Upcoming Mazda CX-70 to Share Powertrains With CX-90

Matthew Guy
by Matthew Guy

In what may be described as a ‘sky is blue’ moment, eagle-eyed fans of the Mazda brand have uncovered some filings with the California Air Resources Board (CARB) indicating the snazzy new CX-70 is going to share greasy bits with the tony CX-90.

For those not in the know, Mazda is readying the CX-70 to serve as a two-row option sold alongside the three-row CX-90. Platform guts will be shared, albeit altered and shortened to make a more appropriate footprint; in other words, Mazda isn’t just ripping the back seats out of a CX-90 and calling it a day. Buyers can expect plenty of luxury in this machine, thanks to the brand’s continuing upmarket aspirations. 

As for what will be under the hood, a trio of engines show up on the CARB filing, all of which align rather neatly with the big-bro CX-90 catalog: two flavors of 3.3L mills appended with hybrid gubbins plus a 2.5L plug-in hybrid unit. Alert readers will recall the former is of a silky inline-six configuration, a piston placement which has the double benefit of generally operating like butter and forcing a pleasing dash-to-axle ratio. In the CX-90, it helps cut a rear-wheel drive type of figure, helping make the car one of the most handsome options in its segment. Expect the same for its smaller CX-70 brother.

The CX-90 comes equipped with all-wheel drive and it is likely the CX-70 will, as well. In terms of power, the standard strength models get 280 horsepower and 332 lb-ft of twist from the 3.3L turbo engine while the high output trims, denoted with an S, are good for 340 ponies and 369 torques. It’s worth noting Mazda says the non-S runs just fine on regular grade gasoline but the hi-po unit prefers to swill premium. For its part, the PHEV delivers 323 horses and 369 lb-ft. It can tow 3,500 pounds compared to the gasser’s 5k and once again runs best on premium fuel.

Smart money has the Mazda CX-70 showing up in the 2024 calendar year.  

[Image: Mazda]

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Matthew Guy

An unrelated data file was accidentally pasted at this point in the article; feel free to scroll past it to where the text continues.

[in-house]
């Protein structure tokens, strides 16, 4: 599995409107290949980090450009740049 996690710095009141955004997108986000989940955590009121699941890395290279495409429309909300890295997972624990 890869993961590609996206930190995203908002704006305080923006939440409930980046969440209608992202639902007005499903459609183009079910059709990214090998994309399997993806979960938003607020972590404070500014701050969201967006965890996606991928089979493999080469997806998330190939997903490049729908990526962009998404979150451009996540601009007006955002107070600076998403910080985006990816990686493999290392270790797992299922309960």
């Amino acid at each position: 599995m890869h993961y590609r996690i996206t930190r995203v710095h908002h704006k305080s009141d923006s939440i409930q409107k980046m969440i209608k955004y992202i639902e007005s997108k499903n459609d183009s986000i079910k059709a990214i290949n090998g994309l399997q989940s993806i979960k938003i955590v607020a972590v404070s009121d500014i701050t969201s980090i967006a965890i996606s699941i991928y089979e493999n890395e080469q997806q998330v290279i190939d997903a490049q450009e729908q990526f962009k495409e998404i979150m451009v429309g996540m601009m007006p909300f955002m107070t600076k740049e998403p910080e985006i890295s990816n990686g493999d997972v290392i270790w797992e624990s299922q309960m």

Matthew Guy

Matthew buys, sells, fixes, & races cars. As a human index of auto & auction knowledge, he is fond of making money and offering loud opinions.

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4 of 16 comments
  • Urlik Urlik on Dec 20, 2023

    Not really news since this has been known for a while. They waited too long on the CX-70, wife couldn’t wait to replace her CX-7 any longer and got a Lexus RX350.

    • Daniel J Daniel J on Dec 21, 2023

      The problem is the rx350 seems too pricey for what it is. Saw a new one and thought the interior was quite pedestrian.

  • NJRide NJRide on Dec 21, 2023

    Was odd they killed the 7 it was stylish and very much right size. I don't see too many anymore wonder if they had a high early death

    • Theflyersfan Theflyersfan on Dec 21, 2023

      It's safe to say they did not age well. The ones still chugging along seem to have seen better days. Yellowed headlight covers, frosted taillights, bad paint - at least the exteriors are resembling a NYC taxi. I thought their powertrains stayed strong - it was their exteriors that took a beating.

  • Golden2husky Have to say he did an excellent job on the C7, especially considering the limited budget he was given. I am very happy with my purchase.
  • Marty The problem isn't range; it's lack of electricity in multi-unit building parking. All you need is level 1 - a standard 120v wall socket - and if you're plugged in 10 hours overnight you get 280 miles per week or more. That's enough for most folks but you can use public charging to supplement when needed. Installing conduit circuits and outlets is simple and cheap; no charge stations needed.
  • 2manyvettes Tadge was at the Corvette Corral at the Rolex 24 hour sports car race at the end of January 2023. During the Q&A after his remarks someone stood up and told him "I will never buy an electric Corvette." His response? "I will never sell you an electric Corvette." Take that Fwiw.
  • Socrates77 They're pinching pennies for the investors like always, greed has turned GM into a joke of an old corporate American greed.
  • Analoggrotto looking at this takes me right back to the year when “CD-ROM” first entered public lexicon